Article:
The amount of businesses which unwittingly dispose of computers using confidential information left on them remains unusually high, regardless of the long-understood risks of not ensuring the information was permanently removed. Especially surprising is the number of companies that have lost such systems presuming they took the appropriate steps to remove each the data.
A recent analysis the National Association for Information Destruction (NAID) discovered that 40 percent of the systems it examined once sold into the secondary markets nevertheless contained personally identifiable information (PII) left from the initial owners of their hardware. A huge number of computer hard drives, tablets and smartphones still included personal and corporate PII including credit card information, contact info, user IDs with passwords and tax records.
One of the 250 devices examined, PII was still accessible on 50 percent of the tablets, 44% of the hard drives and 13% of the cellular phones.
A University of Cambridge analysis published in June noticed that countless millions of devices have to be exchanged in next year which aren’t correctly scrubbed. The report pointed into five distinct Android devices which are subject to problems with factory resets and warns that 500 million Android devices may not be properly sanitized and 630 million removable SD storage cards may also not be properly scrubbed.
Such mistakes could be costly. When the old equipment is in somebody else’s hands, the information could be breached intentionally or via an inadvertent security vulnerability. Does a business risk their own information being compromised but that of their clients. “Old storage devices can provide access to some confidential information inside your enterprise and inside your own personal accounts,” warned Glenn Laga, President and creator of Guardian Data Destruction, that is a NAID member. “Not only is that dangerous but it could be very costly. ” Within the last ten years, an increasing percentage of automobile audio and infotainment systems make it possible for users to sync their songs and contact information to the auto’s hard drive and trade in their automobiles presuming none of that info could be retrieved by a new owner, he added.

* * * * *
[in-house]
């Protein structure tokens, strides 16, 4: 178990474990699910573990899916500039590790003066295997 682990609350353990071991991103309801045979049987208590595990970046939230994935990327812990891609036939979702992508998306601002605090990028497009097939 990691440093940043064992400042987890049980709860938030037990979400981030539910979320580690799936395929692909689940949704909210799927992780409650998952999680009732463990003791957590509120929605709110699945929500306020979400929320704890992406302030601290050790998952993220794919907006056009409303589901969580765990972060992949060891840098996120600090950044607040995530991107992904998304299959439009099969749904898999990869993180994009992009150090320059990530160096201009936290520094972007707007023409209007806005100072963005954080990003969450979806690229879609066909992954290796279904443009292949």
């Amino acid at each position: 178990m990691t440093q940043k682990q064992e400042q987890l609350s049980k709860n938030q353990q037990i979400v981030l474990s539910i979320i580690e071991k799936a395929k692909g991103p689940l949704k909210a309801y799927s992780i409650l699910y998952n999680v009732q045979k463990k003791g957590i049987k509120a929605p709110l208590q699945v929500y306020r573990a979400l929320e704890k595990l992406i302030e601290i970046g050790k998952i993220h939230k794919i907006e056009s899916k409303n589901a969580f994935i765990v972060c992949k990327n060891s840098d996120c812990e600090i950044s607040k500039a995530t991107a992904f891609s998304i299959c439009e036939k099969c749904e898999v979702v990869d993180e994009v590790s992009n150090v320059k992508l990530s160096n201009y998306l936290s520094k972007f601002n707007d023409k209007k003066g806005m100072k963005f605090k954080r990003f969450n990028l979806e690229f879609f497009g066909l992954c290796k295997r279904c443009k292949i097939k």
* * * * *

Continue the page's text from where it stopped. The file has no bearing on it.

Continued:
Estimates of how costly dealing with a breach depends on the amount of records effected, mitigation efforts required, whether it becomes public and if legal action is taken. Average prices can range anywhere from hundreds of thousands of dollars to millions and this doesn’t comprise the reputational impact and possible loss of future business. Besides the financial costs, failing a breach could cost high executives and people deemed accountable, their occupations, Laga said.
The high rate of systems still not properly wiped is notable, given the need to correctly do so was established well over a decade ago and the uptick in breaches in the past couple of decades. “There's still a tremendous lack of awareness among industry leaders regarding the breadth and level of the hazard they and their businesses confront,” Laga said.
Physically pulverizing the storage network of systems is the most surefire approach to ensuring information won’t resurface.